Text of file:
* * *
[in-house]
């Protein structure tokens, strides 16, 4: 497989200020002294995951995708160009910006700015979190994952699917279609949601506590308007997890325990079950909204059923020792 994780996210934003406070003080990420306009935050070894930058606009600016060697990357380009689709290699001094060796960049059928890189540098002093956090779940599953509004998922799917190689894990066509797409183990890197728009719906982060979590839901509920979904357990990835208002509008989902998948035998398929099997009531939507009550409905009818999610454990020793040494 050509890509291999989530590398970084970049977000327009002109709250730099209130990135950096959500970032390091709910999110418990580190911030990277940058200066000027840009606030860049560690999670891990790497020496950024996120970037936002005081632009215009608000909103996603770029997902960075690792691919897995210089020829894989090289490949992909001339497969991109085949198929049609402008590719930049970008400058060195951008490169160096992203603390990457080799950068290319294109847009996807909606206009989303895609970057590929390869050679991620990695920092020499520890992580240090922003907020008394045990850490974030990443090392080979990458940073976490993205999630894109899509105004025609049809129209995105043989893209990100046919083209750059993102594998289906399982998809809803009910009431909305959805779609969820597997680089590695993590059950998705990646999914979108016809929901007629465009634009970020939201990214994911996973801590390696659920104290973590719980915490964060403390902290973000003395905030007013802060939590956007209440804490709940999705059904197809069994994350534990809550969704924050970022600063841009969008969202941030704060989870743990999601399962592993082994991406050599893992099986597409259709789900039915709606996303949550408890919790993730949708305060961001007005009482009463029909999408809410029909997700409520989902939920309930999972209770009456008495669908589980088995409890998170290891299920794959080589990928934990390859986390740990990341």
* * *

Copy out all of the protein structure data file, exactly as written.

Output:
[in-house]
């Protein structure tokens, strides 16, 4: 497989200020002294995951995708160009910006700015979190994952699917279609949601506590308007997890325990079950909204059923020792 994780996210934003406070003080990420306009935050070894930058606009600016060697990357380009689709290699001094060796960049059928890189540098002093956090779940599953509004998922799917190689894990066509797409183990890197728009719906982060979590839901509920979904357990990835208002509008989902998948035998398929099997009531939507009550409905009818999610454990020793040494 050509890509291999989530590398970084970049977000327009002109709250730099209130990135950096959500970032390091709910999110418990580190911030990277940058200066000027840009606030860049560690999670891990790497020496950024996120970037936002005081632009215009608000909103996603770029997902960075690792691919897995210089020829894989090289490949992909001339497969991109085949198929049609402008590719930049970008400058060195951008490169160096992203603390990457080799950068290319294109847009996807909606206009989303895609970057590929390869050679991620990695920092020499520890992580240090922003907020008394045990850490974030990443090392080979990458940073976490993205999630894109899509105004025609049809129209995105043989893209990100046919083209750059993102594998289906399982998809809803009910009431909305959805779609969820597997680089590695993590059950998705990646999914979108016809929901007629465009634009970020939201990214994911996973801590390696659920104290973590719980915490964060403390902290973000003395905030007013802060939590956007209440804490709940999705059904197809069994994350534990809550969704924050970022600063841009969008969202941030704060989870743990999601399962592993082994991406050599893992099986597409259709789900039915709606996303949550408890919790993730949708305060961001007005009482009463029909999408809410029909997700409520989902939920309930999972209770009456008495669908589980088995409890998170290891299920794959080589990928934990390859986390740990990341």